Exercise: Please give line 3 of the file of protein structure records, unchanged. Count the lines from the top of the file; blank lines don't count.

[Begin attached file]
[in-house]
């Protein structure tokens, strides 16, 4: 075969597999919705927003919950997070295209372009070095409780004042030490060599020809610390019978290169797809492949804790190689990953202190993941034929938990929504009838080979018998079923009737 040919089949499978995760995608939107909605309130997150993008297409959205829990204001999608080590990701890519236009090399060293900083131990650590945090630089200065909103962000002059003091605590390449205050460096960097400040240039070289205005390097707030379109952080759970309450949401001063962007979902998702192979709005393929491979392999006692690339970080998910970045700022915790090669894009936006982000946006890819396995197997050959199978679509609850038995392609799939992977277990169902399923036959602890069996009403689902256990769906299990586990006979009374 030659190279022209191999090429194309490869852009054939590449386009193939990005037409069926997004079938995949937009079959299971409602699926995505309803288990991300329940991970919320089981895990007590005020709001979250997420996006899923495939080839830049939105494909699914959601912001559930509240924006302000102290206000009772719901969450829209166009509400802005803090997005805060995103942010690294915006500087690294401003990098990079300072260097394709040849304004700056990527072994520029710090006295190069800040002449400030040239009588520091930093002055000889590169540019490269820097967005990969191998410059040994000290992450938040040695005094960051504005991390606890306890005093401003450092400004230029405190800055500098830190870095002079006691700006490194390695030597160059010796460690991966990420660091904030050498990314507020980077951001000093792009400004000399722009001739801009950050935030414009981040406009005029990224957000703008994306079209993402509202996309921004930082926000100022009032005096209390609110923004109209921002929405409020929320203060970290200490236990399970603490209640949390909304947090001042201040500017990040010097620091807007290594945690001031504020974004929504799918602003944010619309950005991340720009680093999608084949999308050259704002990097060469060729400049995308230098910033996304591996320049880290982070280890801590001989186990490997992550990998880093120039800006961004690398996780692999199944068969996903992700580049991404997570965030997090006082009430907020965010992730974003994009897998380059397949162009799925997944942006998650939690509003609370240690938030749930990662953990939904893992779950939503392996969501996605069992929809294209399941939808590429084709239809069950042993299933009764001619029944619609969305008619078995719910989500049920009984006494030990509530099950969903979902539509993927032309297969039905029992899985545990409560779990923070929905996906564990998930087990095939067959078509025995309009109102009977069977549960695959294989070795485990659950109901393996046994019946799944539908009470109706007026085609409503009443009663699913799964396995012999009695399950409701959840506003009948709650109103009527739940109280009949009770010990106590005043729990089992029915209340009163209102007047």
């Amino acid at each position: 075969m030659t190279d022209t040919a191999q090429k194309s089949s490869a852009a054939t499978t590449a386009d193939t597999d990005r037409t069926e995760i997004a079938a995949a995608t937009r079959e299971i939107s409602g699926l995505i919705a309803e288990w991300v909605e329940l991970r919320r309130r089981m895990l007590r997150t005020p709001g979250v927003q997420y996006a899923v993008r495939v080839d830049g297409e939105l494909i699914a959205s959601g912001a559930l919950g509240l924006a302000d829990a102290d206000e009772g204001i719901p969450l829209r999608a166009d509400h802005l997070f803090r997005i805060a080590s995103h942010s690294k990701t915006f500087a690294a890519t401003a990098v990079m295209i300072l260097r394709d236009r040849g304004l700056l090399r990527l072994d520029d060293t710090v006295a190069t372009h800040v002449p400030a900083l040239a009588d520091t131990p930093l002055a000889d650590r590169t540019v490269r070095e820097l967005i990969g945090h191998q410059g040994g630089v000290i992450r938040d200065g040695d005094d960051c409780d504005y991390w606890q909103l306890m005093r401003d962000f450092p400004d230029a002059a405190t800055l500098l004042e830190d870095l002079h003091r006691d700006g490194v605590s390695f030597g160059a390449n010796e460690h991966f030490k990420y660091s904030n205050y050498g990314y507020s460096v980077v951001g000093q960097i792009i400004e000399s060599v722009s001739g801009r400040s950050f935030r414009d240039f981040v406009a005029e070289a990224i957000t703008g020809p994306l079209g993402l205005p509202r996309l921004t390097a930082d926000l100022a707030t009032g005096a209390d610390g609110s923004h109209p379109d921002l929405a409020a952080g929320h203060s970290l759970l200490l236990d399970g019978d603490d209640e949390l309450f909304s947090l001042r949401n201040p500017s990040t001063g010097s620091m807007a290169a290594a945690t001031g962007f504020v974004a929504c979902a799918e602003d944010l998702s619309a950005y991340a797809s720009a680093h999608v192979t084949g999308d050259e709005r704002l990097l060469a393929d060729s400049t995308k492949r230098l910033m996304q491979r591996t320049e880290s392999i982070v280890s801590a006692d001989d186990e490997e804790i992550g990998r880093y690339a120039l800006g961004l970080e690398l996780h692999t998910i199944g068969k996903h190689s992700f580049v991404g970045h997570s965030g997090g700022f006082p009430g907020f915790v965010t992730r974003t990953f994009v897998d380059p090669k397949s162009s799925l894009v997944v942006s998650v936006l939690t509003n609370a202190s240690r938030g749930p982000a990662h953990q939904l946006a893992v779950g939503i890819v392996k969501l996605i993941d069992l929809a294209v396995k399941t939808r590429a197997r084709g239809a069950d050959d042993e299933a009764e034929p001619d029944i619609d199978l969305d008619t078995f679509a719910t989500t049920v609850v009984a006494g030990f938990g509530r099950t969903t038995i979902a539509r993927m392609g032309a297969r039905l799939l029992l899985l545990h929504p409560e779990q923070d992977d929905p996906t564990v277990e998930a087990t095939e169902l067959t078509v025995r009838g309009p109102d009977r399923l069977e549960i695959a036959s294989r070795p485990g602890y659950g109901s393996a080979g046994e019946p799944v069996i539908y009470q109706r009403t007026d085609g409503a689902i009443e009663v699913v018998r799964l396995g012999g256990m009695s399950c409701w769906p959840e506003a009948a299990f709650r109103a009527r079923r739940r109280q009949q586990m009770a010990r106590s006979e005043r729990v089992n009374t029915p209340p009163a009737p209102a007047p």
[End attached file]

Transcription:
């Amino acid at each position: 075969m030659t190279d022209t040919a191999q090429k194309s089949s490869a852009a054939t499978t590449a386009d193939t597999d990005r037409t069926e995760i997004a079938a995949a995608t937009r079959e299971i939107s409602g699926l995505i919705a309803e288990w991300v909605e329940l991970r919320r309130r089981m895990l007590r997150t005020p709001g979250v927003q997420y996006a899923v993008r495939v080839d830049g297409e939105l494909i699914a959205s959601g912001a559930l919950g509240l924006a302000d829990a102290d206000e009772g204001i719901p969450l829209r999608a166009d509400h802005l997070f803090r997005i805060a080590s995103h942010s690294k990701t915006f500087a690294a890519t401003a990098v990079m295209i300072l260097r394709d236009r040849g304004l700056l090399r990527l072994d520029d060293t710090v006295a190069t372009h800040v002449p400030a900083l040239a009588d520091t131990p930093l002055a000889d650590r590169t540019v490269r070095e820097l967005i990969g945090h191998q410059g040994g630089v000290i992450r938040d200065g040695d005094d960051c409780d504005y991390w606890q909103l306890m005093r401003d962000f450092p400004d230029a002059a405190t800055l500098l004042e830190d870095l002079h003091r006691d700006g490194v605590s390695f030597g160059a390449n010796e460690h991966f030490k990420y660091s904030n205050y050498g990314y507020s460096v980077v951001g000093q960097i792009i400004e000399s060599v722009s001739g801009r400040s950050f935030r414009d240039f981040v406009a005029e070289a990224i957000t703008g020809p994306l079209g993402l205005p509202r996309l921004t390097a930082d926000l100022a707030t009032g005096a209390d610390g609110s923004h109209p379109d921002l929405a409020a952080g929320h203060s970290l759970l200490l236990d399970g019978d603490d209640e949390l309450f909304s947090l001042r949401n201040p500017s990040t001063g010097s620091m807007a290169a290594a945690t001031g962007f504020v974004a929504c979902a799918e602003d944010l998702s619309a950005y991340a797809s720009a680093h999608v192979t084949g999308d050259e709005r704002l990097l060469a393929d060729s400049t995308k492949r230098l910033m996304q491979r591996t320049e880290s392999i982070v280890s801590a006692d001989d186990e490997e804790i992550g990998r880093y690339a120039l800006g961004l970080e690398l996780h692999t998910i199944g068969k996903h190689s992700f580049v991404g970045h997570s965030g997090g700022f006082p009430g907020f915790v965010t992730r974003t990953f994009v897998d380059p090669k397949s162009s799925l894009v997944v942006s998650v936006l939690t509003n609370a202190s240690r938030g749930p982000a990662h953990q939904l946006a893992v779950g939503i890819v392996k969501l996605i993941d069992l929809a294209v396995k399941t939808r590429a197997r084709g239809a069950d050959d042993e299933a009764e034929p001619d029944i619609d199978l969305d008619t078995f679509a719910t989500t049920v609850v009984a006494g030990f938990g509530r099950t969903t038995i979902a539509r993927m392609g032309a297969r039905l799939l029992l899985l545990h929504p409560e779990q923070d992977d929905p996906t564990v277990e998930a087990t095939e169902l067959t078509v025995r009838g309009p109102d009977r399923l069977e549960i695959a036959s294989r070795p485990g602890y659950g109901s393996a080979g046994e019946p799944v069996i539908y009470q109706r009403t007026d085609g409503a689902i009443e009663v699913v018998r799964l396995g012999g256990m009695s399950c409701w769906p959840e506003a009948a299990f709650r109103a009527r079923r739940r109280q009949q586990m009770a010990r106590s006979e005043r729990v089992n009374t029915p209340p009163a009737p209102a007047p």